By Greg Gelpi
He just liked the slide, and now he's heading to Budapest.
Brandon Tucker of Morrow and a delegation from Clayton College & State University will perform at the Franz Liszt Academy in Budapest, Hungary, an exchange program established between the two.
Twenty-one-year-old Tucker picked up the trombone in the fifth grade as many do at that age, because of the slide on the instrument and the sound associated with it, he said. Reflecting on his first solo performance at that age, he said he never would have thought he'd be playing at such a venue as the Liszt Academy.
"I guess you can credit it to my music program in school," he said of his "passion" for music.
Gently shifting his weight and delicately shuffling his feet, he performed Sonata for Trombone and Piano. Tucker will perform the same Eric Ewazen piece next week in Budapest.
Leaning into the music, his eyes focused on the sheet music and his eyebrows revealed his emotions.
When Tucker plays, he thinks of how to articulate the sound, interpret the music and add his own "voice" to the piece.
Also a member of Clayton State's Jazz Combo, Tucker described his playing as a "bright sound," more of a jazz sound.
Performing with Tucker will be Elena Cholakova and Patrick Thompson. Accompanying them on the trip will be Clayton State President Thomas Harden and music professor Maya Hoover.
"It's a matter of extending to the international music community and working with our colleagues abroad," Hoover said.
Often, college students are "so focused to plow through their degree" that they don't seize opportunities to enhance their education outside of the classroom, she said. The chance to perform at the Liszt Academy, though, is a chance to do just that.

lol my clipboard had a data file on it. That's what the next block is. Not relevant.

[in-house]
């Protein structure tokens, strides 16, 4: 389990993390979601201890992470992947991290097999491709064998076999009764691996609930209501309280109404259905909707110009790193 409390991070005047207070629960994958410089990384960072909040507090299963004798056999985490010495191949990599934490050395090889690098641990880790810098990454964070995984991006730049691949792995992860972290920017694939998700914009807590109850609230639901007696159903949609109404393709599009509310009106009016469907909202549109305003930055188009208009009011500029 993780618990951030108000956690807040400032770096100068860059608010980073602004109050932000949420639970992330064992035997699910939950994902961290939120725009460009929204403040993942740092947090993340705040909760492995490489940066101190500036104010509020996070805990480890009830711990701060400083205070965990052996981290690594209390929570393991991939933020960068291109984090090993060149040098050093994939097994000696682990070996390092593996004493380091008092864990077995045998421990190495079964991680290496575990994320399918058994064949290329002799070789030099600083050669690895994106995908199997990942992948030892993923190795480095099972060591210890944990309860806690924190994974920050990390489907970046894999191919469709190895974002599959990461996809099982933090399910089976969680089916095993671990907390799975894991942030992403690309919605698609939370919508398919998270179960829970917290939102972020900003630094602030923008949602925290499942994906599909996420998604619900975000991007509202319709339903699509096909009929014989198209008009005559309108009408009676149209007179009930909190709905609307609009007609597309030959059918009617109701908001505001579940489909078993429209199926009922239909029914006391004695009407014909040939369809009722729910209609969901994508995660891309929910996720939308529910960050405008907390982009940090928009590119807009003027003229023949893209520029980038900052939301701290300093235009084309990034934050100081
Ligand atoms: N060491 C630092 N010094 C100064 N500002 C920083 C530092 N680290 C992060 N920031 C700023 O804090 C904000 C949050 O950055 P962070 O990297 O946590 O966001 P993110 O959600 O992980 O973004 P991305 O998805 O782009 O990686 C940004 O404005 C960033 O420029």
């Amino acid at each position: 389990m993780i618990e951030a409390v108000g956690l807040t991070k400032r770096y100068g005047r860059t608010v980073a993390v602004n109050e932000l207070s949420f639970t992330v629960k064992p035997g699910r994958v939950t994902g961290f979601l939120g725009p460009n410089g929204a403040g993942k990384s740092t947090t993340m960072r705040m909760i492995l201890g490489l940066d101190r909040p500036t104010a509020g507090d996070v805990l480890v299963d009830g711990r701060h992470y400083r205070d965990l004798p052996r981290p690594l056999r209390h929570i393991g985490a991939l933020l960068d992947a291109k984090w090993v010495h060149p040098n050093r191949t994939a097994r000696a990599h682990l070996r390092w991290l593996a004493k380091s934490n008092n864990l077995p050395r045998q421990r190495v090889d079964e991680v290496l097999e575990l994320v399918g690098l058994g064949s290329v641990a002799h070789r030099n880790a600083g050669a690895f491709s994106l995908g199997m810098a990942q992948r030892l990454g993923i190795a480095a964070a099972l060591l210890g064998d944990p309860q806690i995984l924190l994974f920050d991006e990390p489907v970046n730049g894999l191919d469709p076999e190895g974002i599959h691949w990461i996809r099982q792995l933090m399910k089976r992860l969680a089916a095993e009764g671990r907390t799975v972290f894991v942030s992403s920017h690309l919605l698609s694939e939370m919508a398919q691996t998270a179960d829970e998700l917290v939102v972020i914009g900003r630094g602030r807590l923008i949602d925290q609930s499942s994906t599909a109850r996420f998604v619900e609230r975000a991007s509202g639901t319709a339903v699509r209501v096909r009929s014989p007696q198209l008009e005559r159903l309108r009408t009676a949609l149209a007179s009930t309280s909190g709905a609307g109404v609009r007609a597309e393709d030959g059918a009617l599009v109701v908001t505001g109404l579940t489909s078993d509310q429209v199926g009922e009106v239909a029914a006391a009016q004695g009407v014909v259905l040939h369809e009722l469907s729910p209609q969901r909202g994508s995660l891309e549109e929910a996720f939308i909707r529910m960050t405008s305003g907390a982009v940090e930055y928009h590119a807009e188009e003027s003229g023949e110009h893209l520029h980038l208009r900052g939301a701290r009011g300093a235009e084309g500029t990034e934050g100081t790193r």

"The Liszt Academy is absolutely world-renowned," Hoover said.
For a university in Morrow to partner with an academy in Budapest is "quite an honor," she said.
"I think it's a good statement about Clayton State," Harden said. "For one thing, it's a great opportunity for our students to go to another country and experience another culture. As an institution, it fits in line with what we're trying to do."
Clayton State recently established the Office of International Education, an office that assists the university's international students and helps send students and faculty abroad to study, Harden said.
Harden and other Clayton State officials went to Central Europe a year ago to form the bond between the university and the world-class academy.
"Those are the kinds of things we're trying to develop - relationships with other universities in other countries," he said.
The international bond is part of the president's larger vision to create an international university, increase cultural exchange and provide more opportunities for his students.
The Clayton students will perform at the home of George H. Walker, the American ambassador to Hungary, Tuesday and
at the Liszt Academy Thursday.
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